Essential Knife Care
Knife Knowledge: The Essential Guide to Caring for Your Precious Japanese Chef Knife
Japan comes with a millennia-old heritage of producing excellent quality knives. Japanese kitchen knives are known for offering impressive cutting pleasure and are manufactured with non-stainless, high-carbon steel.
However, Japanese knives require a little more care and maintenance than the regular knives on your kitchen shelves.
Have you bought a brand new Japanese chef knife and are wondering about how to use it or look after it?
You don’t need to worry.
Owning a Japanese knife can be quite exciting and daunting at the same time. Here, we have compiled a series of useful information to help you take care of your Japanese knives.
How to Cut with Your Japanese Knife?
Much of the knife’s durability depends on how appropriately you use it. When using a Japanese knife, make sure to use only a straight up or down motion of cutting. This is because such knives are made of highly robust steel with a very fine edge.
For food items such as chicken or other meats, you might have to use a push or pull motion for effortless cutting. Try to avoid twisting the knife as it might cause the thin steel to chip away. Moreover, you must remember not to use these knives for cutting bones, frozen fruits or any hard food items.
It is safer to use a wooden chopping board instead of a plastic one. These knives can often sink into soft plastic chopping boards. Twisting or moving the knife at this contact point can potentially damage the blade of your knife.
Once you are done with the knife, clean it immediately with hot water and a soft cloth. While you can use a little bit of dish soap, try to avoid anything abrasive such as a dishwasher detergent.
Also, you need to wipe down the blades right after washing them to prevent rusting.
Storing a Japanese Kitchen Knife
It is never a good idea to keep a Japanese knife in a cluttered drawer with other objects. The knife blade can get damaged after coming in contact with other kitchen objects. To protect the sharpness of the blade, shield your knives with a blade guard or a leather-clad magnetic knife holder.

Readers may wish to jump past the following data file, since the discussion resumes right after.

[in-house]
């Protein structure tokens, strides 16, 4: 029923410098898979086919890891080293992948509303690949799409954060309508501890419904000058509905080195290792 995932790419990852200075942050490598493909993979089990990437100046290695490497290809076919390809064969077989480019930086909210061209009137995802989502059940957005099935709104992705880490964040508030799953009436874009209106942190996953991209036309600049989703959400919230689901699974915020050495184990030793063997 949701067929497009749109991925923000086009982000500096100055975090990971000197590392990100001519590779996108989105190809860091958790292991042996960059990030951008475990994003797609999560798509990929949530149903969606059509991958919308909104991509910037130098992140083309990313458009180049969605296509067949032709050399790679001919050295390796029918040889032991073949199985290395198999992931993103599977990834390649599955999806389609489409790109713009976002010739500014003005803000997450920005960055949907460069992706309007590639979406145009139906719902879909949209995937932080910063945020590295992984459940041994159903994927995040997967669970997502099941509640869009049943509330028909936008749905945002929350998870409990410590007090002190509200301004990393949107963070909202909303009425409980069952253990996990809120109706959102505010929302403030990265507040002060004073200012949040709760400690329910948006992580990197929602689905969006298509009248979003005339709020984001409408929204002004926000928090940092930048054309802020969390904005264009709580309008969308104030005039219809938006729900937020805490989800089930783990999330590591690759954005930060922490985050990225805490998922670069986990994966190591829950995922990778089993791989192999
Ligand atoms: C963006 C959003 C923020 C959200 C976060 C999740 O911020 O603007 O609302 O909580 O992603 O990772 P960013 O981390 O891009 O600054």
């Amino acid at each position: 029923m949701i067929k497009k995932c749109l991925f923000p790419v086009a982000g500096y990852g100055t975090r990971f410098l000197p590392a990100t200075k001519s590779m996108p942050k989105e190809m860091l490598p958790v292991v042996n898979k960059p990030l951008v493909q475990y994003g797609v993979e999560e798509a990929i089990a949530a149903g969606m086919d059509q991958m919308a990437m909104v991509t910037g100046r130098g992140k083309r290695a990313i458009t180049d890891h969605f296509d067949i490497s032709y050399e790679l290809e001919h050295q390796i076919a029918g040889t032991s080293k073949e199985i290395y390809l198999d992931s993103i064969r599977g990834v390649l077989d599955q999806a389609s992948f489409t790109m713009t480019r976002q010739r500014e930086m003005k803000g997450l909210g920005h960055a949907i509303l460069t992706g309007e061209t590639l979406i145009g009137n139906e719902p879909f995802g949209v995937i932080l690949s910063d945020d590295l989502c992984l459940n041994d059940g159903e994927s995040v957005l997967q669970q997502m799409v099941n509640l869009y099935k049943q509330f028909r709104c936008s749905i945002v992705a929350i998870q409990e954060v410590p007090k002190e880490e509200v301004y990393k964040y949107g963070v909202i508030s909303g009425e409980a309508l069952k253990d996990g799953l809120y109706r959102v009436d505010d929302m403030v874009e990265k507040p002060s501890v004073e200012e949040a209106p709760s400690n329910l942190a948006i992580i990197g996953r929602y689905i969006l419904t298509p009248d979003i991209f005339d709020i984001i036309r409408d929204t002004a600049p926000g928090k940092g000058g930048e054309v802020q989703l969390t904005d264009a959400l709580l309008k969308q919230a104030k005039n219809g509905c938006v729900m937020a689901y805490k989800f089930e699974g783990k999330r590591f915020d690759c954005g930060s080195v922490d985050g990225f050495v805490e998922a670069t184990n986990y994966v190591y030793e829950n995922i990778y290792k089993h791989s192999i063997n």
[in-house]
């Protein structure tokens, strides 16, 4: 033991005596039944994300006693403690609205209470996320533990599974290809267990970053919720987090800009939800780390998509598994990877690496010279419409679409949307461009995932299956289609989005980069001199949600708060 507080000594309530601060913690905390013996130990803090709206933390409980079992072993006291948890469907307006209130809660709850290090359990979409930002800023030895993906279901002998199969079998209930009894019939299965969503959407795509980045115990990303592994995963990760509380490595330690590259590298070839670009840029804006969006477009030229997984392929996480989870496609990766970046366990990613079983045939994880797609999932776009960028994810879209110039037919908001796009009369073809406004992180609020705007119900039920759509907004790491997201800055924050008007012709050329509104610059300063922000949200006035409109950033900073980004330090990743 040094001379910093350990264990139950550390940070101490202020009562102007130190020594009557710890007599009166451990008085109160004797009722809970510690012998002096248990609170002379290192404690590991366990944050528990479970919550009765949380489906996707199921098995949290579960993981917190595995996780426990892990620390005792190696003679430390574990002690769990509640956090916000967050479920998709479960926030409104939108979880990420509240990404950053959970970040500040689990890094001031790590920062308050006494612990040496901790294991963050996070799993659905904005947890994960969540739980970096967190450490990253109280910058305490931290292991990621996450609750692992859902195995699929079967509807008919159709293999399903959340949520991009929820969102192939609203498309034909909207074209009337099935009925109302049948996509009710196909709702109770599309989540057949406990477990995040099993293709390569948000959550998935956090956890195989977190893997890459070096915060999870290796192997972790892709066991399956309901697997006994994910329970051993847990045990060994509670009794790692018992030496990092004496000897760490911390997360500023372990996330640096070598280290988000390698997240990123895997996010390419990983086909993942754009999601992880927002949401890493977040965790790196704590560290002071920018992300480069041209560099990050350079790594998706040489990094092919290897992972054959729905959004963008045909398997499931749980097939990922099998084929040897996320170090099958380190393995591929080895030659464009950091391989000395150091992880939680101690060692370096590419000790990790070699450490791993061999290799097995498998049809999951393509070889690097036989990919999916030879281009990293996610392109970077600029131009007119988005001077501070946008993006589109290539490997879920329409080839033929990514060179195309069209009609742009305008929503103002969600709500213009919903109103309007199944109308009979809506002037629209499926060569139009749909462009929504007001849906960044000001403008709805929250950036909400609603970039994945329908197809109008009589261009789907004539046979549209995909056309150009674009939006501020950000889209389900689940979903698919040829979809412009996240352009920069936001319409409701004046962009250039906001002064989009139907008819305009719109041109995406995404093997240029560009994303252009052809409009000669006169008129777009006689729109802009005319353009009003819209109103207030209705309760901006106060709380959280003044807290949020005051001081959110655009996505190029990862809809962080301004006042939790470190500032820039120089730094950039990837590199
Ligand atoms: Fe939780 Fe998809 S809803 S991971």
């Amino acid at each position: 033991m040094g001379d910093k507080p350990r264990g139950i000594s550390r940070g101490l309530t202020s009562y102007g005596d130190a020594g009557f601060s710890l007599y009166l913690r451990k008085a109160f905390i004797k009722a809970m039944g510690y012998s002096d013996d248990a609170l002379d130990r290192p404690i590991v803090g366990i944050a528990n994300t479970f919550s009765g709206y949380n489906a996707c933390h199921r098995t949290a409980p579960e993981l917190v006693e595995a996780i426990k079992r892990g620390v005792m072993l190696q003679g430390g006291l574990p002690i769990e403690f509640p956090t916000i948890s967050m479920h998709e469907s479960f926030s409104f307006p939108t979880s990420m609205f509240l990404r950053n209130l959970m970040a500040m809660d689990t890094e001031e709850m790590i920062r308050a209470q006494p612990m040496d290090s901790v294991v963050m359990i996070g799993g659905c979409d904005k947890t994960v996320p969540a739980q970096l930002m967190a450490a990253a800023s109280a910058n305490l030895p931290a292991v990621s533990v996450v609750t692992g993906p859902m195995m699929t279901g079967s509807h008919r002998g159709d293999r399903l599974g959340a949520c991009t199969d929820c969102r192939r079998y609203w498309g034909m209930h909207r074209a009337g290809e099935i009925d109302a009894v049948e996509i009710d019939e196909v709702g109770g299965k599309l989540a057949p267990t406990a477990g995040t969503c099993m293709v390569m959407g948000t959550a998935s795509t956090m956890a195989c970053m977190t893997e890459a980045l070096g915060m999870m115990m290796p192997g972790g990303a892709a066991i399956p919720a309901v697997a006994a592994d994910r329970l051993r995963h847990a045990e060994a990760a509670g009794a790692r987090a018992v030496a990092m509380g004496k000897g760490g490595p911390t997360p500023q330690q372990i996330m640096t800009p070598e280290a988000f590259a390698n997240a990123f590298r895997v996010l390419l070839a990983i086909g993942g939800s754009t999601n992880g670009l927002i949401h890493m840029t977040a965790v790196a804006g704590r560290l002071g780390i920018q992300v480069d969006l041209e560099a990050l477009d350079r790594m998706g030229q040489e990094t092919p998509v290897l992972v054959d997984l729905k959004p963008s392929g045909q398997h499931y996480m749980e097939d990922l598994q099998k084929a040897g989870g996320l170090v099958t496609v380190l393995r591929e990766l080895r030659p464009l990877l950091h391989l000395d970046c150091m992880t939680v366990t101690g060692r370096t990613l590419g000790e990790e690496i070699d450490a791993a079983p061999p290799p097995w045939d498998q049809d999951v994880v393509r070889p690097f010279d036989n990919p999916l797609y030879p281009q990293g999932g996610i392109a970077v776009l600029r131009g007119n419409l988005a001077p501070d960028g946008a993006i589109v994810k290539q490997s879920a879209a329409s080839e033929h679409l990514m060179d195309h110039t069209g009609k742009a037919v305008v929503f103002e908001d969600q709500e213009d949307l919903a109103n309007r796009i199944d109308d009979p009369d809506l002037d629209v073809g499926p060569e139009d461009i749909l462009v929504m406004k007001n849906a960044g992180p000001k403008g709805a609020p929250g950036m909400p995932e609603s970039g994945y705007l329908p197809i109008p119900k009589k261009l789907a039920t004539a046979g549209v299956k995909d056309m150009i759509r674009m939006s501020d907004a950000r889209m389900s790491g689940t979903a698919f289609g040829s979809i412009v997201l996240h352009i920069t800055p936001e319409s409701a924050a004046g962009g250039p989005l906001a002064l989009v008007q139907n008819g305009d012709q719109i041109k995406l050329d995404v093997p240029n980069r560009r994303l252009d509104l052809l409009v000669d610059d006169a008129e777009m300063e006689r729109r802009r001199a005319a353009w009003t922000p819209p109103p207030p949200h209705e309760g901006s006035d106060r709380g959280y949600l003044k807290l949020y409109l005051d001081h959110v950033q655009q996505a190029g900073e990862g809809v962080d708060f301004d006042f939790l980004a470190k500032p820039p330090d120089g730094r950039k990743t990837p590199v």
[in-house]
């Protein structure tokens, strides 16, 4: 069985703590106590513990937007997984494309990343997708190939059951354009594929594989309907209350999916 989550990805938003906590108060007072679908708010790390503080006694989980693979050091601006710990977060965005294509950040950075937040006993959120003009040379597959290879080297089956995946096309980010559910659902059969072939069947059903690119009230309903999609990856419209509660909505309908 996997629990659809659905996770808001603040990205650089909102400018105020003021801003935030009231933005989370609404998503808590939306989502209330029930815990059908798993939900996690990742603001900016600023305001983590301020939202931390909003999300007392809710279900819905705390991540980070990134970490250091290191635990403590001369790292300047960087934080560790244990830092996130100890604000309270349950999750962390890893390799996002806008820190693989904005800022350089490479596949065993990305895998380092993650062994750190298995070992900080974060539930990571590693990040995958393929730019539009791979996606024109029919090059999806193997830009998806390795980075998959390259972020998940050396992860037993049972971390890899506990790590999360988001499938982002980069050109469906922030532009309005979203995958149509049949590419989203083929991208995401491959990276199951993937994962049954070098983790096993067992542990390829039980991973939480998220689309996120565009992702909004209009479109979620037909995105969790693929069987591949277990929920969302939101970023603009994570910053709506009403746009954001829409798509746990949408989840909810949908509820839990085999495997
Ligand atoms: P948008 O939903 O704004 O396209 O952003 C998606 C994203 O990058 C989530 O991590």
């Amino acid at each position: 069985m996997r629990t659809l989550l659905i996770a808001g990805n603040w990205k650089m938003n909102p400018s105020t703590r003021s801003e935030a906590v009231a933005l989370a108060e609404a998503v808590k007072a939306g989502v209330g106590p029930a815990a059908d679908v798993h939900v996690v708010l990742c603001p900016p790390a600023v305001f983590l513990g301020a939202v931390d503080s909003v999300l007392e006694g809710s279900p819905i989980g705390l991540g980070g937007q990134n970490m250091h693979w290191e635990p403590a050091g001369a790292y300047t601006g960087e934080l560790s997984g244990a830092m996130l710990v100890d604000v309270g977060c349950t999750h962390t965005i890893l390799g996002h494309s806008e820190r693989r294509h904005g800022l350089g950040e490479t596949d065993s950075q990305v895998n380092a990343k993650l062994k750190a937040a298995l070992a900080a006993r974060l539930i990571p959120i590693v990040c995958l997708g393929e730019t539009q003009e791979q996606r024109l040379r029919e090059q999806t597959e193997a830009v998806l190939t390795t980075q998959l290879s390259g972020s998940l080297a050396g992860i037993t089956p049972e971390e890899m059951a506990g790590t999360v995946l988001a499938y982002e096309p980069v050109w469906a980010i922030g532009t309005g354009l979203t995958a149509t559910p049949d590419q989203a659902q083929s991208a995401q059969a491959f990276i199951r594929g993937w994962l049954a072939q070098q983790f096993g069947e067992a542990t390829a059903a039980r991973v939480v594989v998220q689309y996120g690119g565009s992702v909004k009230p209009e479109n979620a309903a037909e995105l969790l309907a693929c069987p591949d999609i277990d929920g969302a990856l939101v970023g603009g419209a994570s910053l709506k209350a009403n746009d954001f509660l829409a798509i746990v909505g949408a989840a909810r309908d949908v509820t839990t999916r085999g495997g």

You can also add a few drops of camellia oil to prevent moisture from rusting the knife blade.
Regardless of how carefully you use or store a knife, a knife tends to lose its sharpness with time. With a blunt knife blade, you need to apply more pressure which can potentially increase the risk of accidents. Therefore, it is essential to sharpen the knife blades once in a while to maintain its efficacy.
It is comparatively easier to maintain a sharp blade edge than making a dull blade sharp again. That’s why you shouldn’t wait till the last moment when it comes to sharpening your knives.
You can sharpen your favorite Japanese knife using a whetstone with two sides. One side should have a rougher grit of 1000 to remove steel from its edge and the other with a finer grit of 6000 for polishing it edge.
However, make sure to practice sharpening on a cheaper knife first before moving on to the more expensive sets.
Caring for the Knife Handle
The maintenance of an exquisite Japanese knife is incomplete without the proper care of its wooden handle.
A wooden handle is usually treated with oil or wax. You need to apply some extra oil or wax after a few months.
Patina Marks: What Are They?
Just like the creases in a good quality pair of leather boots or the red cherry marks on a cricket bat, patina marks are to be enjoyed. Japanese kitchen knives come with high-carbon steel blades which lacks stainless steel elements such as Chromium. Patina marks, appearing in the shades of blue, grey or yellow, are quite common in Japanese knives. Apart from patina, you can expect rust spots on a Japanese knife.
These marks occur mostly due to moisture, acids and salts and are almost unavoidable. The acidity in the citrus fruits and moisture present in proteins are largely responsible for different types of markings and discolorations on the blades.
However, patina markings are actually beneficial for a knife. It acts as a protective covering to prevent rusting of the steel. So, although the knife might not look the same, its performance remains unaffected.
How to Remove Patina Marks?
Patina markings can be removed easily using a knife polishing substance or with a whetstone. However, removing these markings is impractical as your knife will develop the markings right after you use it again.
These markings and discolorations are inevitable for high-carbon steel knives. However, they tend to protect the efficiency of the knife blades in the long run.
With a little care and maintenance, you can easily keep your precious knives in mint condition for an extended period. However, others living with you or using your Japanese knife should also be made aware of the special care that these knives require – and deserve!